While levelling in Re; Birth1 can be monotonous at times it really doesn’t seem to drag as much as you might expect as all dungeons have items that can be used for various side-objectives.
While Re; Birth1 is all about saving the world there is a lot of side-objectives to keep you entertained, side objectives include: quests, the new remake system and Disk Development. Quests are self explanatory and can be broken down to kill and gathering quests.
The remake system, which is one of my most enjoyable parts of the game, allows you to tweak various aspects of the game-world. Tweaks include making all enemies weaker, increasing the speed at which your EXE drive fills, creating new items, clothes, weapons and more. To me the remake system feels like a scavenger hunt, you are first given a plan from a person and you are told you need to gather X amount of items, once you get the items and create the plan the creation from the plan becomes available for purchase in the game’s store.
Finally there is Disk Dev, which is in my opinion the blandest of the three side-objectives. Disk Dev works by attaching stat altering programs to blank discs and using said discs to buff one of your characters. The programs are easy to find, but the blank discs are only available by defeating bosses and mini-bosses.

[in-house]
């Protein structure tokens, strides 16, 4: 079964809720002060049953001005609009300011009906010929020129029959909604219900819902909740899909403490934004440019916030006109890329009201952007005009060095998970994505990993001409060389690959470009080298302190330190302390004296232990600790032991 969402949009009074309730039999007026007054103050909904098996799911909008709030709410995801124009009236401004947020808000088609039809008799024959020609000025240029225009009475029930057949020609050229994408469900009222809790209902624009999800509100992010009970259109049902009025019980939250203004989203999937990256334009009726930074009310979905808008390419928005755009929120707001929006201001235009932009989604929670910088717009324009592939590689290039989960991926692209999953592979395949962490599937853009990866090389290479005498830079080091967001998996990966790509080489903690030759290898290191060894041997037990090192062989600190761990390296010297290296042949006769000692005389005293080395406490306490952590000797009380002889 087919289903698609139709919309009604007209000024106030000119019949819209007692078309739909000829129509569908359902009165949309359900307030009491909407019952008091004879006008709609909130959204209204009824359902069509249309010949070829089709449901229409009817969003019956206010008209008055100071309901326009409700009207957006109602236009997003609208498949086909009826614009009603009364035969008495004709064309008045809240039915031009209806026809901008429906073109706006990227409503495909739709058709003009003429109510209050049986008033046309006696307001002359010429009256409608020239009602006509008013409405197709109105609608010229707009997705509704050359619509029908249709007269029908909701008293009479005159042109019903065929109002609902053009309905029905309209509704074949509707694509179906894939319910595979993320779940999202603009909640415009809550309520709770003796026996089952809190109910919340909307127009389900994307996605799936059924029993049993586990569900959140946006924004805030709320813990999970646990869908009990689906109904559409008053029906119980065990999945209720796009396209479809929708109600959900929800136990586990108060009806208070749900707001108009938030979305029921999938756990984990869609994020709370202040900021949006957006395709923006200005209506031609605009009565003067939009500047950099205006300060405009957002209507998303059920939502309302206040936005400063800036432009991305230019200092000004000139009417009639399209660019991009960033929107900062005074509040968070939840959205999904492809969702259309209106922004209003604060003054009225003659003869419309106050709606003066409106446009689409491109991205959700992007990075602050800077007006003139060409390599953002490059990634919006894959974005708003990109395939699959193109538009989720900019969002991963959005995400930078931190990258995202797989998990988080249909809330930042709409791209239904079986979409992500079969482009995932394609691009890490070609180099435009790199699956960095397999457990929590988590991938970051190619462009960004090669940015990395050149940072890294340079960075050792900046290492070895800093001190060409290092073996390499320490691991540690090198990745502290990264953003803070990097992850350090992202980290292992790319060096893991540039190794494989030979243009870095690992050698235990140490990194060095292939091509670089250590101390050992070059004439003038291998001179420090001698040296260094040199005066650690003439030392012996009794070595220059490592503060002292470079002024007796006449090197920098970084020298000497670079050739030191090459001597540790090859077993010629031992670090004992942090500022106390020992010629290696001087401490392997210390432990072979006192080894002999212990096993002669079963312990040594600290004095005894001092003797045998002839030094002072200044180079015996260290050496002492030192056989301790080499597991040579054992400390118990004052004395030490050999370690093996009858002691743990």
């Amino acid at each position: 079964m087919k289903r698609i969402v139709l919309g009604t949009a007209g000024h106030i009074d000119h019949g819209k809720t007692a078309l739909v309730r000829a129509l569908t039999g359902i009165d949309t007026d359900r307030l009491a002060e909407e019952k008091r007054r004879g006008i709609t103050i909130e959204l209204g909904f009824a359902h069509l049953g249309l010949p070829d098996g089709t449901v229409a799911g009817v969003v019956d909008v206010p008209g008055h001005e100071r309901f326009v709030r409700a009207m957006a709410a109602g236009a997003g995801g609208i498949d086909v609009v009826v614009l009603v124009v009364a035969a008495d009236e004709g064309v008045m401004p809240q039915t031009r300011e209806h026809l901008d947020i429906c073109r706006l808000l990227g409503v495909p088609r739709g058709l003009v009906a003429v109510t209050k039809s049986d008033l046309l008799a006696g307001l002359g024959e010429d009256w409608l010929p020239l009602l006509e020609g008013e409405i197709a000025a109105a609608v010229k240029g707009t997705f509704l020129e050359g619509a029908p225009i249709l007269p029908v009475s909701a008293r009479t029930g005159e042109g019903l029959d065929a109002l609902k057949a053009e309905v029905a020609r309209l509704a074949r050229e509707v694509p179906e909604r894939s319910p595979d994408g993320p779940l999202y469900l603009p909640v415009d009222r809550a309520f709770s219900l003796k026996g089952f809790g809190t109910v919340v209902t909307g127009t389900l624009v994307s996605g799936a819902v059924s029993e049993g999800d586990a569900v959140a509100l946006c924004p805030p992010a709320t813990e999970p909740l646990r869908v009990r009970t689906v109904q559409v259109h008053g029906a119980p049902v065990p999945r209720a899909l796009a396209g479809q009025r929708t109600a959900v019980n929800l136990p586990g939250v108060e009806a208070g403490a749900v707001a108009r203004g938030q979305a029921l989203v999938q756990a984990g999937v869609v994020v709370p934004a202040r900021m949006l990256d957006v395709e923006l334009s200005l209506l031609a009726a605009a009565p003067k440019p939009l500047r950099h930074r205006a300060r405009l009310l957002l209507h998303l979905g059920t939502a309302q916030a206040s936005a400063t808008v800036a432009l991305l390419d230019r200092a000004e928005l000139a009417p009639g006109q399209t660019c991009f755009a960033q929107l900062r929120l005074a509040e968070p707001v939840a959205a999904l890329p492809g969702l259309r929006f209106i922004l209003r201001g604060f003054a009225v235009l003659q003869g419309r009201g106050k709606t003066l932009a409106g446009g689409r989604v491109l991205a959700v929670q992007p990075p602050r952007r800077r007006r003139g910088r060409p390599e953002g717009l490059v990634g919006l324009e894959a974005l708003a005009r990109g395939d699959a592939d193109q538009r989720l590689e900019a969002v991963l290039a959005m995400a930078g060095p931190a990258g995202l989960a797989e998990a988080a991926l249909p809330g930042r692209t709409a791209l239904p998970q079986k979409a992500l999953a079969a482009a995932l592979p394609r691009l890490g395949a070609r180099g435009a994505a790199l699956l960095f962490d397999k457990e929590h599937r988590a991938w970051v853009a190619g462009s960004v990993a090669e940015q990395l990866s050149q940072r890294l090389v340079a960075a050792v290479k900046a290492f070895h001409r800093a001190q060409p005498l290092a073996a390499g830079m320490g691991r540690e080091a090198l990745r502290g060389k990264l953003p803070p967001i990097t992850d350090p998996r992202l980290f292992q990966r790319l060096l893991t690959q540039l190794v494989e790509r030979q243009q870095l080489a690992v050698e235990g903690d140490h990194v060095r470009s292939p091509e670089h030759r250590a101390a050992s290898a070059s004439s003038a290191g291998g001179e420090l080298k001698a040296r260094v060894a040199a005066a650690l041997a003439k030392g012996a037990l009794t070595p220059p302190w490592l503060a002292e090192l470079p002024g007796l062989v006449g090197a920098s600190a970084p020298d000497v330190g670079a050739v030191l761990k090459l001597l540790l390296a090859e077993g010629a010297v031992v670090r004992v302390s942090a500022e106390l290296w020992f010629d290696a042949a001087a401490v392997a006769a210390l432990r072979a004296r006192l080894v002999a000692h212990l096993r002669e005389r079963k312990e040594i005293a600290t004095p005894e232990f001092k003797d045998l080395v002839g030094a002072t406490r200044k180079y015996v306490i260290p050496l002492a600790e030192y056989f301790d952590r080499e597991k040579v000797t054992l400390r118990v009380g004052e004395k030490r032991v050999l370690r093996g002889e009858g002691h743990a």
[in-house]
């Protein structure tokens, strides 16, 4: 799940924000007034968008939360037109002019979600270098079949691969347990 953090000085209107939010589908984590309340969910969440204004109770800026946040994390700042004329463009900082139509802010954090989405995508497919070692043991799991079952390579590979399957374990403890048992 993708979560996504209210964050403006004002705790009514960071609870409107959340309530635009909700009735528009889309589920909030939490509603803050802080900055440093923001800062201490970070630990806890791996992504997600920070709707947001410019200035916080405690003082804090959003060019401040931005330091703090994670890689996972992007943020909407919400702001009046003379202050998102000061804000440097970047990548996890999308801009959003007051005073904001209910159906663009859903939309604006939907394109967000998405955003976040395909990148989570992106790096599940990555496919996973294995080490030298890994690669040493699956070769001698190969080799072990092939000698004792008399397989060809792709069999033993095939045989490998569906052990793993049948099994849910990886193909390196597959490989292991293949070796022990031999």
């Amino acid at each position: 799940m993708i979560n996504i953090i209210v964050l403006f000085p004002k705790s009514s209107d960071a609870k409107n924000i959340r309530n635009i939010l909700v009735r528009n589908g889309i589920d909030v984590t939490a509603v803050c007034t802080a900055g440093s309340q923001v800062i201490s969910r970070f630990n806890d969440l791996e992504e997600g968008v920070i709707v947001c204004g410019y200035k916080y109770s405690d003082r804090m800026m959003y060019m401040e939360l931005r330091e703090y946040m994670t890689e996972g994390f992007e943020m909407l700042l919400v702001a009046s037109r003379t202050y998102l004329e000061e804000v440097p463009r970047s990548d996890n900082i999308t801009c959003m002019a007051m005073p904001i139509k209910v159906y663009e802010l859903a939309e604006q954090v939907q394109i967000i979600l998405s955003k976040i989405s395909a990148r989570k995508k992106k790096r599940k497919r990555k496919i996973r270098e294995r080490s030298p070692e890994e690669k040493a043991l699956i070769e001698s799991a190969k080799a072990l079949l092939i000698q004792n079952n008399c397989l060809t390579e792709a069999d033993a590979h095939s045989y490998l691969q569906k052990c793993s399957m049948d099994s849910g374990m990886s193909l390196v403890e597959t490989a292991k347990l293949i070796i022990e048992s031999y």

When it comes to graphics Re; Birth1 really stands out with the PS Vita remake looking on par if not at times better than its PS3 original. When in 3D the characters are well modelled with a black outline helping to direct your eyes to the character and the general space surrounding it, but with that said the quality of the dungeons really vary the digital styled dungeons are very in your face and are a joy to look at, but the forest dungeons look bland as if only the bare minimum of texture work was done to them.
English dubs of Japanese games have had a tricky history especially when it comes to appeasing hardcore audiences. Personally I had no problem with the voice work as each character captured just how I would imagine. Melissa Fahn, the voice of Neptune, gives my personal favourite performance as she managed to really capture Neptune’s child-like attitude. The other voice actors aren’t bad although I feel Wendee Lee, the voice of Blanc, seems to be the worst of the bunch although I feel this is down to the fact that Blanc tends to jump from quiet composed character to a foul mother angry character in the blink of an eye.
Hyperdimension Neptunia Re; Birth1 is a fun game with entertaining characters and lots of side-objective. However an average story and needlessly over the top combat system does hurt the game. If you are looking for a game where you can relax and just laugh, Neptunia Re; Birth1 is worth checking out.
+ Comedy filled parody of the video game industry
+ Entertaining characters
+ Lots of side-objectives
– Average story
– Over the top combat
SCORE: 7.5/10 (good)
|Developer||Publisher||Genre||Rating||Platform||Time Played||Release date|
|Compile Heart / Idea Factory||Idea Factory International||JRPG||12+||PlayStation Vita||32 hours||August 26 (NA)
August 27 (EU)
Author: Aaron Meehan
Hi, I’m the creator of SG Gaming Info. When I’m not working on my writing or creating content for this site’s YouTube channel, I like to relax and enjoy character driven story games.